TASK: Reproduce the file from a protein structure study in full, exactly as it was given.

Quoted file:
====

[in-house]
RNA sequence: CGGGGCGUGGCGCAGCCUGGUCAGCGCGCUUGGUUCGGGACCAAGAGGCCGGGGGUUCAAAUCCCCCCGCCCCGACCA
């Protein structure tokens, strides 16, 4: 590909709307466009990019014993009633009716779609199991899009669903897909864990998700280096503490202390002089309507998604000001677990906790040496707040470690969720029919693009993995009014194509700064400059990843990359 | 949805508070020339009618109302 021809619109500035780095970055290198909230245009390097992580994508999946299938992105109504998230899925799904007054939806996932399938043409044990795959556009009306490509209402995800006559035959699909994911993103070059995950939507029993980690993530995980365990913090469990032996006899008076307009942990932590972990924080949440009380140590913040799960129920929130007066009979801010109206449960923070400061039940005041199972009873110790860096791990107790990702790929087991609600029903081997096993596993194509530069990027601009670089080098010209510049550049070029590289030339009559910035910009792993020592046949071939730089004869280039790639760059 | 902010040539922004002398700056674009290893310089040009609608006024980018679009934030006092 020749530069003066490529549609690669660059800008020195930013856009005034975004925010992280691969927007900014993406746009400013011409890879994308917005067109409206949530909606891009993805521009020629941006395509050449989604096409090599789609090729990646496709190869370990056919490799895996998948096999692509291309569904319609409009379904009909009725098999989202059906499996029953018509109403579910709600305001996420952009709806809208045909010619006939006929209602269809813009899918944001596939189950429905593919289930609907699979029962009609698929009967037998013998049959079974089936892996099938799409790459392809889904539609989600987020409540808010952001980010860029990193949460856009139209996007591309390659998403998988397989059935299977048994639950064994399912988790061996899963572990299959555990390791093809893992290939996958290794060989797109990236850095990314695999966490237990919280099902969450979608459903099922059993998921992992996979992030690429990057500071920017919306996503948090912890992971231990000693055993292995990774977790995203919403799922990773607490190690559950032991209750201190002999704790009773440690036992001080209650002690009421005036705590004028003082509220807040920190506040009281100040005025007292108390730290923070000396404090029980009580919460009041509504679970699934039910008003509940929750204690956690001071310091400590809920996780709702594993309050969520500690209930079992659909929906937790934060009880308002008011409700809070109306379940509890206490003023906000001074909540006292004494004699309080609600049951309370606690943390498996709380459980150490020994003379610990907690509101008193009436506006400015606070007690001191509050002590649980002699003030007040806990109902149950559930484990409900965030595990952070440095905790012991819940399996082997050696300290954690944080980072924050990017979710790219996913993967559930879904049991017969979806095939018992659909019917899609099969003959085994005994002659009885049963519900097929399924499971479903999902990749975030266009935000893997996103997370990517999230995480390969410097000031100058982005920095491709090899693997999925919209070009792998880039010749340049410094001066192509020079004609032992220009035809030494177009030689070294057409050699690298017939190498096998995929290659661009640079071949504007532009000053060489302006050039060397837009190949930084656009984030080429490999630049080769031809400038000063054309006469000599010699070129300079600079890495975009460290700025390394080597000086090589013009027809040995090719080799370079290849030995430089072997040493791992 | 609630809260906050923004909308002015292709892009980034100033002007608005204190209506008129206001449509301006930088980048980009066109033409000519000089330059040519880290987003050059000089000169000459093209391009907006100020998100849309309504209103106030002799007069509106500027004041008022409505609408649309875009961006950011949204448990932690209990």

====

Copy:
[in-house]
RNA sequence: CGGGGCGUGGCGCAGCCUGGUCAGCGCGCUUGGUUCGGGACCAAGAGGCCGGGGGUUCAAAUCCCCCCGCCCCGACCA
């Protein structure tokens, strides 16, 4: 590909709307466009990019014993009633009716779609199991899009669903897909864990998700280096503490202390002089309507998604000001677990906790040496707040470690969720029919693009993995009014194509700064400059990843990359 | 949805508070020339009618109302 021809619109500035780095970055290198909230245009390097992580994508999946299938992105109504998230899925799904007054939806996932399938043409044990795959556009009306490509209402995800006559035959699909994911993103070059995950939507029993980690993530995980365990913090469990032996006899008076307009942990932590972990924080949440009380140590913040799960129920929130007066009979801010109206449960923070400061039940005041199972009873110790860096791990107790990702790929087991609600029903081997096993596993194509530069990027601009670089080098010209510049550049070029590289030339009559910035910009792993020592046949071939730089004869280039790639760059 | 902010040539922004002398700056674009290893310089040009609608006024980018679009934030006092 020749530069003066490529549609690669660059800008020195930013856009005034975004925010992280691969927007900014993406746009400013011409890879994308917005067109409206949530909606891009993805521009020629941006395509050449989604096409090599789609090729990646496709190869370990056919490799895996998948096999692509291309569904319609409009379904009909009725098999989202059906499996029953018509109403579910709600305001996420952009709806809208045909010619006939006929209602269809813009899918944001596939189950429905593919289930609907699979029962009609698929009967037998013998049959079974089936892996099938799409790459392809889904539609989600987020409540808010952001980010860029990193949460856009139209996007591309390659998403998988397989059935299977048994639950064994399912988790061996899963572990299959555990390791093809893992290939996958290794060989797109990236850095990314695999966490237990919280099902969450979608459903099922059993998921992992996979992030690429990057500071920017919306996503948090912890992971231990000693055993292995990774977790995203919403799922990773607490190690559950032991209750201190002999704790009773440690036992001080209650002690009421005036705590004028003082509220807040920190506040009281100040005025007292108390730290923070000396404090029980009580919460009041509504679970699934039910008003509940929750204690956690001071310091400590809920996780709702594993309050969520500690209930079992659909929906937790934060009880308002008011409700809070109306379940509890206490003023906000001074909540006292004494004699309080609600049951309370606690943390498996709380459980150490020994003379610990907690509101008193009436506006400015606070007690001191509050002590649980002699003030007040806990109902149950559930484990409900965030595990952070440095905790012991819940399996082997050696300290954690944080980072924050990017979710790219996913993967559930879904049991017969979806095939018992659909019917899609099969003959085994005994002659009885049963519900097929399924499971479903999902990749975030266009935000893997996103997370990517999230995480390969410097000031100058982005920095491709090899693997999925919209070009792998880039010749340049410094001066192509020079004609032992220009035809030494177009030689070294057409050699690298017939190498096998995929290659661009640079071949504007532009000053060489302006050039060397837009190949930084656009984030080429490999630049080769031809400038000063054309006469000599010699070129300079600079890495975009460290700025390394080597000086090589013009027809040995090719080799370079290849030995430089072997040493791992 | 609630809260906050923004909308002015292709892009980034100033002007608005204190209506008129206001449509301006930088980048980009066109033409000519000089330059040519880290987003050059000089000169000459093209391009907006100020998100849309309504209103106030002799007069509106500027004041008022409505609408649309875009961006950011949204448990932690209990």